9. The next question which would arise for my consideration is whether he could be said to be engaged in any trade while he was receiving training as a Signal Maintainer. I have already referred to several definitions of 'trade' and in none of the said definitions, position of the present petitioner would fit in. It cannot be said that during the period of apprenticeship, the petitioner was carrying on any trade as means of livelihood. It cannot be said that he had engaged himself in any trade, business, occupation or profession with a motive of profit. In my view, therefore, the learned Sessions Judge had clearly erred in holding that the present petitioner had engaged himself in a trade while he was receiving training as per the agreement, Ex. 69 with the Indian Railways. In my opinion, he worked there purely as an apprentice for the purpose of receiving training so as to be employed as a Signal Maintainer on completion of the training, if the Railway Administration thought fit to employ him. But so long as he was receiving training, he cannot be said to be a railway servant or railway worker. It would be stretching connotation of the words 'engaged in trade' if the same was applied to the persons receiving training in particular trade or occupation. It may be that the present petitioner when he entered into an agreement of apprenticeship with the Indian Railways without the permission of the Department concerned, may be liable for departmental action. This court is not concerned with that aspect of the case at this stage. So far as the provisions of Section 168, I.P.C. are concerned, it cannot be said that the petitioner had engaged himself in any trade when he worked as an apprentice under the agreement, Ex. 69. Under the circumstances, the order of conviction and sentence passed by the learned Magistrate and confirmed by the learned Sessions Judge in appeal could not be sustained.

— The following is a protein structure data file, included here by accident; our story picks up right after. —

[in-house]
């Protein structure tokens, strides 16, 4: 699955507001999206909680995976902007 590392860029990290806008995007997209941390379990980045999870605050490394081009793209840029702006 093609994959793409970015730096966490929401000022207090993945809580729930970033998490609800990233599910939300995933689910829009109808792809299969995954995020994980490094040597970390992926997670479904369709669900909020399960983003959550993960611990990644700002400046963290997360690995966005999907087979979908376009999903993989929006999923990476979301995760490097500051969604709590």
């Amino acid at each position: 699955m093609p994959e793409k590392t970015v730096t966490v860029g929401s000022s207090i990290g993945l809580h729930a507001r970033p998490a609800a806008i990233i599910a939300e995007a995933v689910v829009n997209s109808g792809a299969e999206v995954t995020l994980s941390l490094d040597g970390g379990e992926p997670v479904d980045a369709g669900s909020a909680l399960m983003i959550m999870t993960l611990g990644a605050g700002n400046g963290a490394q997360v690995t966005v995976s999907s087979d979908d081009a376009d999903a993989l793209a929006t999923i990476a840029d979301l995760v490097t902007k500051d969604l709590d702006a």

10. I, therefore, pass the following order:
The revision application, is allowed. The order passed by the learned Special Judicial Magistrate, First class, Narol convicting the present petitioner for an offence punishable under Section 168, I.P.C. and sentencing him to pay a fine of Rs. 60/- in default S.I. for two weeks confirmed by the learned Sessions Judge in appeal is hereby set aside and the accused is acquitted of the offence charged. Fine, if paid, is ordered to be refunded.